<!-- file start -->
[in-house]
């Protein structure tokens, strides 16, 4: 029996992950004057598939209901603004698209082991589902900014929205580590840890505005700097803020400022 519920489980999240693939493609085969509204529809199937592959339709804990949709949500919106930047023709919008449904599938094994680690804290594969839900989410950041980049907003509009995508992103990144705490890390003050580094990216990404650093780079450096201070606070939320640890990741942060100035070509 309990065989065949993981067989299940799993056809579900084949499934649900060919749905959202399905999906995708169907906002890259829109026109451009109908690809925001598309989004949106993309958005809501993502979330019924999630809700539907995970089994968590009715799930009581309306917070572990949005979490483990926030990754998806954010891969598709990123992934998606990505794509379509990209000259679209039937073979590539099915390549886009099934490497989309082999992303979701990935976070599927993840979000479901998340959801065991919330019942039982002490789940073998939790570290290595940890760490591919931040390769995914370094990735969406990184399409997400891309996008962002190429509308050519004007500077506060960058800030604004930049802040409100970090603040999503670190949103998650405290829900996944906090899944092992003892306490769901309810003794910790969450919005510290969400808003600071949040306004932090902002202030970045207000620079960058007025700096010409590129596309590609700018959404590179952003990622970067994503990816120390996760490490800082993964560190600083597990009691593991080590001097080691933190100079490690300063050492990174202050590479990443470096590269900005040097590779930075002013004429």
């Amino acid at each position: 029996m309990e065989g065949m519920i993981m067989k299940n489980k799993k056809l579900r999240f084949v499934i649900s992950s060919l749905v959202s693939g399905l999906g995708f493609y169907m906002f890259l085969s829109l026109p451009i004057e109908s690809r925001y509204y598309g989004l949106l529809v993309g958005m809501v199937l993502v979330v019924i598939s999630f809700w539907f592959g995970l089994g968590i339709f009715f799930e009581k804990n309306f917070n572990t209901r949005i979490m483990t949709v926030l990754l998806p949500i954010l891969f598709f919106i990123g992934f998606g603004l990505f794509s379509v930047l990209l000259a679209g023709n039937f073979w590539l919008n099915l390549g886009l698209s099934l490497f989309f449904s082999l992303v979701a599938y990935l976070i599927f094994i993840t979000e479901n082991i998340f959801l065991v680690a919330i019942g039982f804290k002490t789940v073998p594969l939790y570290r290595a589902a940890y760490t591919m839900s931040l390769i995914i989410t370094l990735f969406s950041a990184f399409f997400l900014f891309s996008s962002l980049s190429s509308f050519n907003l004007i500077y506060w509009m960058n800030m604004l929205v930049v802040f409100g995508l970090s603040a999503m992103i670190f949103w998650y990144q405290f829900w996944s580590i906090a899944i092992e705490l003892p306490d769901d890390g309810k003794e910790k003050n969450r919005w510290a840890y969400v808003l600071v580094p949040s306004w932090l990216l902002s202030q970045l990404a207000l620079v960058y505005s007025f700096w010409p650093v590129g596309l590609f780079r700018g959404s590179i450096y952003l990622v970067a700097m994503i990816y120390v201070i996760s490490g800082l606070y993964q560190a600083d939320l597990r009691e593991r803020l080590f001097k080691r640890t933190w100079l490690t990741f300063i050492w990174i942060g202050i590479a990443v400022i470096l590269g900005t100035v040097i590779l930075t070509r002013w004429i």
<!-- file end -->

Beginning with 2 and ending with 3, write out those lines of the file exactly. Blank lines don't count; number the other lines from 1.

């Protein structure tokens, strides 16, 4: 029996992950004057598939209901603004698209082991589902900014929205580590840890505005700097803020400022 519920489980999240693939493609085969509204529809199937592959339709804990949709949500919106930047023709919008449904599938094994680690804290594969839900989410950041980049907003509009995508992103990144705490890390003050580094990216990404650093780079450096201070606070939320640890990741942060100035070509 309990065989065949993981067989299940799993056809579900084949499934649900060919749905959202399905999906995708169907906002890259829109026109451009109908690809925001598309989004949106993309958005809501993502979330019924999630809700539907995970089994968590009715799930009581309306917070572990949005979490483990926030990754998806954010891969598709990123992934998606990505794509379509990209000259679209039937073979590539099915390549886009099934490497989309082999992303979701990935976070599927993840979000479901998340959801065991919330019942039982002490789940073998939790570290290595940890760490591919931040390769995914370094990735969406990184399409997400891309996008962002190429509308050519004007500077506060960058800030604004930049802040409100970090603040999503670190949103998650405290829900996944906090899944092992003892306490769901309810003794910790969450919005510290969400808003600071949040306004932090902002202030970045207000620079960058007025700096010409590129596309590609700018959404590179952003990622970067994503990816120390996760490490800082993964560190600083597990009691593991080590001097080691933190100079490690300063050492990174202050590479990443470096590269900005040097590779930075002013004429």
């Amino acid at each position: 029996m309990e065989g065949m519920i993981m067989k299940n489980k799993k056809l579900r999240f084949v499934i649900s992950s060919l749905v959202s693939g399905l999906g995708f493609y169907m906002f890259l085969s829109l026109p451009i004057e109908s690809r925001y509204y598309g989004l949106l529809v993309g958005m809501v199937l993502v979330v019924i598939s999630f809700w539907f592959g995970l089994g968590i339709f009715f799930e009581k804990n309306f917070n572990t209901r949005i979490m483990t949709v926030l990754l998806p949500i954010l891969f598709f919106i990123g992934f998606g603004l990505f794509s379509v930047l990209l000259a679209g023709n039937f073979w590539l919008n099915l390549g886009l698209s099934l490497f989309f449904s082999l992303v979701a599938y990935l976070i599927f094994i993840t979000e479901n082991i998340f959801l065991v680690a919330i019942g039982f804290k002490t789940v073998p594969l939790y570290r290595a589902a940890y760490t591919m839900s931040l390769i995914i989410t370094l990735f969406s950041a990184f399409f997400l900014f891309s996008s962002l980049s190429s509308f050519n907003l004007i500077y506060w509009m960058n800030m604004l929205v930049v802040f409100g995508l970090s603040a999503m992103i670190f949103w998650y990144q405290f829900w996944s580590i906090a899944i092992e705490l003892p306490d769901d890390g309810k003794e910790k003050n969450r919005w510290a840890y969400v808003l600071v580094p949040s306004w932090l990216l902002s202030q970045l990404a207000l620079v960058y505005s007025f700096w010409p650093v590129g596309l590609f780079r700018g959404s590179i450096y952003l990622v970067a700097m994503i990816y120390v201070i996760s490490g800082l606070y993964q560190a600083d939320l597990r009691e593991r803020l080590f001097k080691r640890t933190w100079l490690t990741f300063i050492w990174i942060g202050i590479a990443v400022i470096l590269g900005t100035v040097i590779l930075t070509r002013w004429i």